• Ken Shultz||

    I think Nissan relocated to Nashville, didn't they?

  • dunkel||

    Yes, Nissan is in suburban Nashville.

  • Ken Shultz||

    I bet they don't miss Torrance.

  • Doctor Whom||

    Obviously, if you move to a new place, you should do whatever you can to turn it into an exact duplicate of the place that you went to the trouble of leaving. It's like the people who move from a suburban subdivision to either an in-town party neighborhood or a rural area, take one look at their new community, flip out, and demand that the zoning board DO SOMETHING!!! and make their new neighborhood just like theor old one.

  • OldMexican||

    Re: Doctor Whom,

    Obviously, if you move to a new place, you should do whatever you can to turn it into an exact duplicate of the place that you went to the trouble of leaving.

    That's what viruses do. Why are you surprised?

  • VG Zaytsev||

    Obviously, if you move to a new place, you should do whatever you can to turn it into an exact duplicate of the place that you went to the trouble of leaving.

    Good thing 3rd world immigrants don't do that.

  • Sudden||

    I keep hoping that all the immigration outflows from my formerly Golden state will be all the progs and leave California with a greater number of libertarians and conservatives. Yet each election cycle I realize how naive that hope is.

  • mr lizard||

    We have the problem of NJ/NY transplants coming to Florida and insisting we build light rail everywhere...among other great ideas.

  • ||

    OT, but obviously relevant to everything, ever: Lucy Steigerwald has her own blog. Just saw the announcement on Facebook this morning: http://thestagblog.com/

  • ||

    Best part so far? She has a "Lazy Critique of Libertarianism of the Day" feature.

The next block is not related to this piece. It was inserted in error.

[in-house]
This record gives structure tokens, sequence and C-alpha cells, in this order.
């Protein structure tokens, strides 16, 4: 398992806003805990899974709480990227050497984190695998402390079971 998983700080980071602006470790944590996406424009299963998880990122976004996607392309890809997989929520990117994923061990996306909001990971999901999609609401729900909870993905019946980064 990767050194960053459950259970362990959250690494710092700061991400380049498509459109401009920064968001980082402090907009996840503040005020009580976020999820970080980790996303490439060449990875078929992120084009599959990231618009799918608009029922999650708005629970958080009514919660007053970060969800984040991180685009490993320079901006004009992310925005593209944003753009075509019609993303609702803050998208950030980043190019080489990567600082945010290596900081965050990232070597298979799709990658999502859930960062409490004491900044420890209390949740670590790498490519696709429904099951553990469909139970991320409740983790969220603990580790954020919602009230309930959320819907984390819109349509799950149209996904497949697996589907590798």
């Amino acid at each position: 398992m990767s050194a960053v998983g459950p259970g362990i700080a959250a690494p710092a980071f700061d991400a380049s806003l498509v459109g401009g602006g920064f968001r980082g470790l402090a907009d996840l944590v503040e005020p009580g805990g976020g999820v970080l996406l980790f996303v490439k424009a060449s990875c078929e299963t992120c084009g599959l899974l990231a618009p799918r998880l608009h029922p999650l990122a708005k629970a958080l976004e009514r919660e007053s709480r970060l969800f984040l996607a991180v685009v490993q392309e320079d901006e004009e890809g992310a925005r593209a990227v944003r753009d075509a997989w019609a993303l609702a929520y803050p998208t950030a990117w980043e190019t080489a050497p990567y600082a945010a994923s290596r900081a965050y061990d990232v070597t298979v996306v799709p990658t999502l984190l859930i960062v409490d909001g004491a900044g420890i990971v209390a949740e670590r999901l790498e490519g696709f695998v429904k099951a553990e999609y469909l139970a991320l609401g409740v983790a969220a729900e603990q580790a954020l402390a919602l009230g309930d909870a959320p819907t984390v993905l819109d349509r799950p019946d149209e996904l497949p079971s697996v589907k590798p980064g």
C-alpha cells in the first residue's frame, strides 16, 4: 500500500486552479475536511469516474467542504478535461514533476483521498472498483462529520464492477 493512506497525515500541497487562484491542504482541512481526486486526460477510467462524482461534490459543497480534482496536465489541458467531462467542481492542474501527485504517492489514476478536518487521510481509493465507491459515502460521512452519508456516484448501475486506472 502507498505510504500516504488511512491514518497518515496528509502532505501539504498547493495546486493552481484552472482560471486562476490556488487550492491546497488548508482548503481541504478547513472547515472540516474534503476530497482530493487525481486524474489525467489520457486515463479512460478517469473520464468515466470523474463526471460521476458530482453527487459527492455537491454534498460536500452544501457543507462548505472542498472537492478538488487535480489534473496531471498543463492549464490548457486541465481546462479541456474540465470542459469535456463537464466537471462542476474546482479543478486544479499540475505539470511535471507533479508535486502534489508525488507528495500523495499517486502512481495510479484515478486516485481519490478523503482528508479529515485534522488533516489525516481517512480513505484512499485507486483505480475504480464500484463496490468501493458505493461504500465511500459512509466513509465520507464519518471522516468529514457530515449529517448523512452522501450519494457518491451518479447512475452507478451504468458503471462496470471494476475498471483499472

• Almanian_||

    Thanks for the tip! Hadn't seen this - I blasted it out, too.

  • zandooo||

    Sometimes dude you jsut have to roll with the punches!

    www.Anon-Gotz.tk

  • Ken Shultz||

    Up yours, Lou!

  • ||

    That's what the backhand is for.

  • flye||

    Front hand! No, backhand!

  • C. Anacreon||

    Is zandooo related to donderooo?

  • OldMexican||

    Britain's high rates of income tax, alongside an increasing cost of living and slow economic recovery, are seen as key factors in the sharp increase in professionals leaving the country.


    A planet where people change their behavior as tax rates are raised?

  • ||

    Actually, those folks are changing their "behaviour". -))

  • ||

    Why do you love France, Max? HEIL BRITAIN.

    /Alexander Hamilton

  • pmains||

    France? You're thinking behavieur.

  • db||

    Unpossible!

  • Scruffy Nerfherder||

    RUN AWAY! RUN AWAY!

  • OldMexican||

    John Cridland, director general of the Confederation of British Industry, one of the UK's leading independent employers' organizations, agrees that taxation is an issue, but believes that a remedy is imminent. "These are disturbing figures, there is no doubt that the spike in recent years was due in part to high personal taxes, which the Chancellor is now tackling."


    This sounds like a Monty Python skeet.

  • OldMexican||

    Skit. I mean to say skit.

  • Doctor Whom||

    There's nothing wrong with Britain that government intervention can't prolong.

  • Brutus||

    Cut funding for the Ministry of Silly Walks?? Egads!!

  • Almanian_||

    Braaaaaaaaaaaaiiiiiiiiiiiiiiiiiiiiiiiins! Mmmmm!

  • PowerBottom||